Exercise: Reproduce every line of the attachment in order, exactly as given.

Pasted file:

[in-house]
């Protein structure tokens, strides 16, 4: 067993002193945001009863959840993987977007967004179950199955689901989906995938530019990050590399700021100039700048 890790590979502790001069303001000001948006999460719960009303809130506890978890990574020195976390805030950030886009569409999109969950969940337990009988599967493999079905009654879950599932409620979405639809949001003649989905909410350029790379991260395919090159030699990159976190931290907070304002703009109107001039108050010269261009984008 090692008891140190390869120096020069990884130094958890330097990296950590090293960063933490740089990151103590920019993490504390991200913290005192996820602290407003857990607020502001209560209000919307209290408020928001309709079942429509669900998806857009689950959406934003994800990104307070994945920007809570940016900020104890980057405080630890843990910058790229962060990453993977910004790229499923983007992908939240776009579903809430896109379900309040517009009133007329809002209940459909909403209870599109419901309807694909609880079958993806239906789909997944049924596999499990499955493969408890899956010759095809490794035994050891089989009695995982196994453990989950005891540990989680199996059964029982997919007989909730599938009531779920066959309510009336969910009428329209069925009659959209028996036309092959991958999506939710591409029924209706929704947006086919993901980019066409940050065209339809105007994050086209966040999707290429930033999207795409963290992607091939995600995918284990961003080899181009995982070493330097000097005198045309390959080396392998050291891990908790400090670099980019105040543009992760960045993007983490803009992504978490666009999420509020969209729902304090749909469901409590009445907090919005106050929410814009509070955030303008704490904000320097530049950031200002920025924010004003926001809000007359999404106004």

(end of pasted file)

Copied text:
[in-house]
């Protein structure tokens, strides 16, 4: 067993002193945001009863959840993987977007967004179950199955689901989906995938530019990050590399700021100039700048 890790590979502790001069303001000001948006999460719960009303809130506890978890990574020195976390805030950030886009569409999109969950969940337990009988599967493999079905009654879950599932409620979405639809949001003649989905909410350029790379991260395919090159030699990159976190931290907070304002703009109107001039108050010269261009984008 090692008891140190390869120096020069990884130094958890330097990296950590090293960063933490740089990151103590920019993490504390991200913290005192996820602290407003857990607020502001209560209000919307209290408020928001309709079942429509669900998806857009689950959406934003994800990104307070994945920007809570940016900020104890980057405080630890843990910058790229962060990453993977910004790229499923983007992908939240776009579903809430896109379900309040517009009133007329809002209940459909909403209870599109419901309807694909609880079958993806239906789909997944049924596999499990499955493969408890899956010759095809490794035994050891089989009695995982196994453990989950005891540990989680199996059964029982997919007989909730599938009531779920066959309510009336969910009428329209069925009659959209028996036309092959991958999506939710591409029924209706929704947006086919993901980019066409940050065209339809105007994050086209966040999707290429930033999207795409963290992607091939995600995918284990961003080899181009995982070493330097000097005198045309390959080396392998050291891990908790400090670099980019105040543009992760960045993007983490803009992504978490666009999420509020969209729902304090749909469901409590009445907090919005106050929410814009509070955030303008704490904000320097530049950031200002920025924010004003926001809000007359999404106004």